Surprisingly few studies have been performed to assess the efficacy of various antibiotics to treat diabetic foot infection. Furthermore, the available studies are not well standardized, making comparisons difficult. In virtually all comparative studies the regimens produced equivalent results. Thus, while several agents have been used successfully to treat diabetic foot infection, no specific antibiotic regimens have emerged as being preferred for a particular type of infection. Based on a review of available studies, the IDSA formulated suggested antibiotic regimens for the treatment of soft-tissue diabetic foot infection, as shown in Table 6. The general approach is to select as narrow spectrum, safe, and convenient a regimen as possible (Figure 4, IDSA guidelines). In about two-thirds of patients this will need to be empiric. When culture (or Gram-stained smear) results are available, the clinician should of course use this information. After 2-3 days, the clinician should reassess the patient and the infection and consider altering the definitive regimen based on the culture and sensitivity results and the patient’s clinical response to the selected regimen.

Table 6. Suggested Antibiotic Regimens for the Treatment of Soft-Tissue Diabetic Foot Infections

Severity of infection

Route of administration

Recommended agents (choose on or more)*

Alternative agents*



Cephalexin (500 mg q.i.d.)


Dicloxacillin (250 mg q.i.d.)


Clindamycin (300 mg t.i.d.)



(875/125 mg b.i.d.)

Levofloxacin (750 mg q.d.) ±

Clindamycin (300 mg t.i.d.)



(2 double-strength b.i.d.)


Intravenous until stable, then transition to an oral equivalent (or tailor based on culture results)

Ampicillin/sulbactam (3.0 gm q.i.d.)


Clindamycin (450 mg q.i.d.) + ciprofloxacin (750 mg b.i.d.)


(3.3 gm q.i.d.)


Clindamycin (600 mg q.i.d.) + ceftazidime (2 gm t.i.d.)



(1 gm q.d.)


Prolonged intravenous

Imipenem/cilastin (500 mg q.i.d.)


Clindamycin (900 mg q.i.d.) + tobramycin (5.1 mg/kg/d) + ampicillin (50 mg/kg q.i.d.)

Vancomycin (15 mg/kg b.i.d.) + aztreonam (2.0 gm t.i.d.) + metronidazole (7.5 mg/kg q.i.d.)

*Based on published evidence of efficacy for complicated skin infection or diabetic foot infections. Choice should be based on any available culture results, clinical factors (allergies, co-morbidities, etc.), local antibiotic susceptibility data, availability and cost.

               Mild infections may be treated with relatively narrow spectrum oral therapy directed at these aerobic gram-positive cocci, such as penicillinase-resistant penicillins (e.g., dicloxacillin), first-generation cephalosporins (e.g., cephalexin), or clindamycin. Some mildly infected wounds can be treated with topical antimicrobial therapy, either antiseptics (e.g., silver or iodine based) or antibiotic (e.g., mupirocin or bacitracin) but there are currently few published studies to support this approach. New topical products are now undergoing testing and may emerge as useful treatments for selected cases.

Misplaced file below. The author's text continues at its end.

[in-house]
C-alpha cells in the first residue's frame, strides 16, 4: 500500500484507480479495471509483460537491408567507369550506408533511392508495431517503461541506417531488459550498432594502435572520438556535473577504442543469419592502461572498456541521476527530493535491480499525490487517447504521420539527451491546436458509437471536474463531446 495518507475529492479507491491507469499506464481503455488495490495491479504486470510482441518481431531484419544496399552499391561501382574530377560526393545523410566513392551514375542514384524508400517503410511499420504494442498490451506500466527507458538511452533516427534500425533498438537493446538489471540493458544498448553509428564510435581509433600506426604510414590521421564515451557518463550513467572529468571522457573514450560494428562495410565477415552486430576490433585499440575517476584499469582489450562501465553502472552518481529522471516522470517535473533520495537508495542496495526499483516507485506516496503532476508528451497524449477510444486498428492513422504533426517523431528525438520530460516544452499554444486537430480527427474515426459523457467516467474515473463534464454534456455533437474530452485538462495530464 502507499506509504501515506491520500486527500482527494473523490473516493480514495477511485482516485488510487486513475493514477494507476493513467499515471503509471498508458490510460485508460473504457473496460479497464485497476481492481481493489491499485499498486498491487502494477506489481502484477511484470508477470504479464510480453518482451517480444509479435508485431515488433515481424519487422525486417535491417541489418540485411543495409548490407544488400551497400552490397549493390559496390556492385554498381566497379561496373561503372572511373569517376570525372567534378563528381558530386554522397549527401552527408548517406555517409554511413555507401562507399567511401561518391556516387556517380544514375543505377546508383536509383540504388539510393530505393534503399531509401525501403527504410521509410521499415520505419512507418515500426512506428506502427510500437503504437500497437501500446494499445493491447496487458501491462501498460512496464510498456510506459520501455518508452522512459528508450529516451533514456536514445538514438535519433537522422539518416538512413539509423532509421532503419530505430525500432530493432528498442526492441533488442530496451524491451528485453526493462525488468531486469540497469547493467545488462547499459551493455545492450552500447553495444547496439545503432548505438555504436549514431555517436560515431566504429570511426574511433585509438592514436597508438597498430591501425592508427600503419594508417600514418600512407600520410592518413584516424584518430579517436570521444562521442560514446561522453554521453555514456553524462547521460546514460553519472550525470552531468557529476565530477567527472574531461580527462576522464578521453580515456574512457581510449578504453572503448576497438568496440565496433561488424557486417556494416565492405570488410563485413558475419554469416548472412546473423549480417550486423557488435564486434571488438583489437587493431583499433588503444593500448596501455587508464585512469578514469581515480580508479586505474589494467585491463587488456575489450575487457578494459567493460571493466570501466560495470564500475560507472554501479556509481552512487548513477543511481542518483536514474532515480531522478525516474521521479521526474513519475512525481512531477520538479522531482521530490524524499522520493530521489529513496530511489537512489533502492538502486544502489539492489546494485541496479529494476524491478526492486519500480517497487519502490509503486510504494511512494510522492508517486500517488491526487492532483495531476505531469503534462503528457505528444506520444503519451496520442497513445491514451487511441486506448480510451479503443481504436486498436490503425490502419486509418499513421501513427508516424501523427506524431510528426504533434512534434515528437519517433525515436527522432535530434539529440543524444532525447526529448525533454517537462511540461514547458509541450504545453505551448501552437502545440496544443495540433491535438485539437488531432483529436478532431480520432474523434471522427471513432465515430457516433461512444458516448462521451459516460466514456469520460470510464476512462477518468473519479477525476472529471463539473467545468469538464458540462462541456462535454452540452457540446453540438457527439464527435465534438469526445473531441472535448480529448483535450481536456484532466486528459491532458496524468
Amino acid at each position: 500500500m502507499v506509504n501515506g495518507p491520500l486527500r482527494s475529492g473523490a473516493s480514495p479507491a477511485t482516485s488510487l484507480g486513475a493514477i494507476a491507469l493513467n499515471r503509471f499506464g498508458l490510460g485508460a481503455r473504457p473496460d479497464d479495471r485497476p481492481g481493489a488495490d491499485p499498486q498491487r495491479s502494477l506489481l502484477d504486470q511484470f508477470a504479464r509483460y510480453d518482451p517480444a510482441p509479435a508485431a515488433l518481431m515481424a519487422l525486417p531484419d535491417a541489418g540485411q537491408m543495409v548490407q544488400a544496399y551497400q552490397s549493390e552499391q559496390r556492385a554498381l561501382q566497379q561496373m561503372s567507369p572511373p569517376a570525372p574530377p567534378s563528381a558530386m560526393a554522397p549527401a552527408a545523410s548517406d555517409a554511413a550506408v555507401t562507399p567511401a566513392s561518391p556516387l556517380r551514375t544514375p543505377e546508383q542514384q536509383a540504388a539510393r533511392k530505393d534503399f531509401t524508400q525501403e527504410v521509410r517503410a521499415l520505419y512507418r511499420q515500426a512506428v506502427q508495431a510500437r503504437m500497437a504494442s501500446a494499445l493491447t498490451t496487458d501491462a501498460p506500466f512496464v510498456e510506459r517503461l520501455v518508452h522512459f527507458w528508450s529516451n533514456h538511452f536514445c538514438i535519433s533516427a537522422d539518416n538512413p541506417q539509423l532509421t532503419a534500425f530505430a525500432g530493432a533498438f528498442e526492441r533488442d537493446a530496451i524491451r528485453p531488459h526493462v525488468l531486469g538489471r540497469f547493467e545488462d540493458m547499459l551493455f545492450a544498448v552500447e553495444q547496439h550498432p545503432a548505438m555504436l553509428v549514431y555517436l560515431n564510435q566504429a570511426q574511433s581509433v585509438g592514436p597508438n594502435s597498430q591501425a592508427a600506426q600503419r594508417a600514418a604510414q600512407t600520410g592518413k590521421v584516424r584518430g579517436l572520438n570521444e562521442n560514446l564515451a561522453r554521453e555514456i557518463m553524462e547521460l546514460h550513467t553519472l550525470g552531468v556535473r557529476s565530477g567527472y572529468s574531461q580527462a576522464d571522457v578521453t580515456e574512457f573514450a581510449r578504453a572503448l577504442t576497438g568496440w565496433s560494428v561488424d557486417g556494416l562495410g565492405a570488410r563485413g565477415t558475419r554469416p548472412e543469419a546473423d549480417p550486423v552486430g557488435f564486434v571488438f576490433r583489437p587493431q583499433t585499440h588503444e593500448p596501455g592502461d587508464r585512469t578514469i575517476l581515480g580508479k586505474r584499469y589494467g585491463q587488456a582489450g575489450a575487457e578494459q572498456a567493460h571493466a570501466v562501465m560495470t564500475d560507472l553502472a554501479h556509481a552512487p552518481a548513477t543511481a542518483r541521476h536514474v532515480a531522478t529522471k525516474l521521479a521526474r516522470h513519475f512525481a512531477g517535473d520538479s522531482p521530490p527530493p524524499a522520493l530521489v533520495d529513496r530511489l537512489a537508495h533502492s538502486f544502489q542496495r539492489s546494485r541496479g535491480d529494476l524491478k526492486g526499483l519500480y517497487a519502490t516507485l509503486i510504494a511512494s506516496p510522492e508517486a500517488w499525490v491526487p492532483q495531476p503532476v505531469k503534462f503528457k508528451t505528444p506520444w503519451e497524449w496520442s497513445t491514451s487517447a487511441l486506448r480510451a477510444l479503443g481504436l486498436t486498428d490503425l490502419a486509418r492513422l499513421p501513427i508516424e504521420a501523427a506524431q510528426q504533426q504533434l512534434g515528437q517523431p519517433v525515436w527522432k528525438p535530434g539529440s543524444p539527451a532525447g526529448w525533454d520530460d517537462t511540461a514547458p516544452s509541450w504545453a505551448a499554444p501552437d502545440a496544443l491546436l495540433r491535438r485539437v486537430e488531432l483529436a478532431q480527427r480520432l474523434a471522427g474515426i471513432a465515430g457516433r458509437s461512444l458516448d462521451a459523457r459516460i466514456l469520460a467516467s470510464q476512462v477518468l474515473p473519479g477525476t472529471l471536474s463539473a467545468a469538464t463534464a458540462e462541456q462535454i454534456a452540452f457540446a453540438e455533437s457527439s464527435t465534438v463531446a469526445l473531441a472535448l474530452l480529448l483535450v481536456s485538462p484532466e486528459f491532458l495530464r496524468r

Mild Infection of great toe

Sausage digit of 2nd toe

Paronychiae of the hallux

                Moderate (III) to severe infections (IV) often necessitate empirical regimens with activity against commonly isolated gram-negative bacilli, MRSA (if there are risk factors as previously discussed) and perhaps Enterococcus species. Enterococci are relatively frequent isolates, especially in patients previously treated with cephalosporins, but they are often colonizers and rarely primary pathogens. Broadening empirical antibiotic coverage based on previously mentioned clinical findings (Table 1) is often appropriate. As a general rule, we err on the side of overly broad initial coverage, put our effort into obtaining high quality specimens for culture, ensuring proper wound care and thinking more about the definitive antibiotic regimen to complete the course when culture results are available. We think most errors in treatment consist of failing to alter (and curtail) antibiotic therapy rather than in making a poor initial antibiotic choice.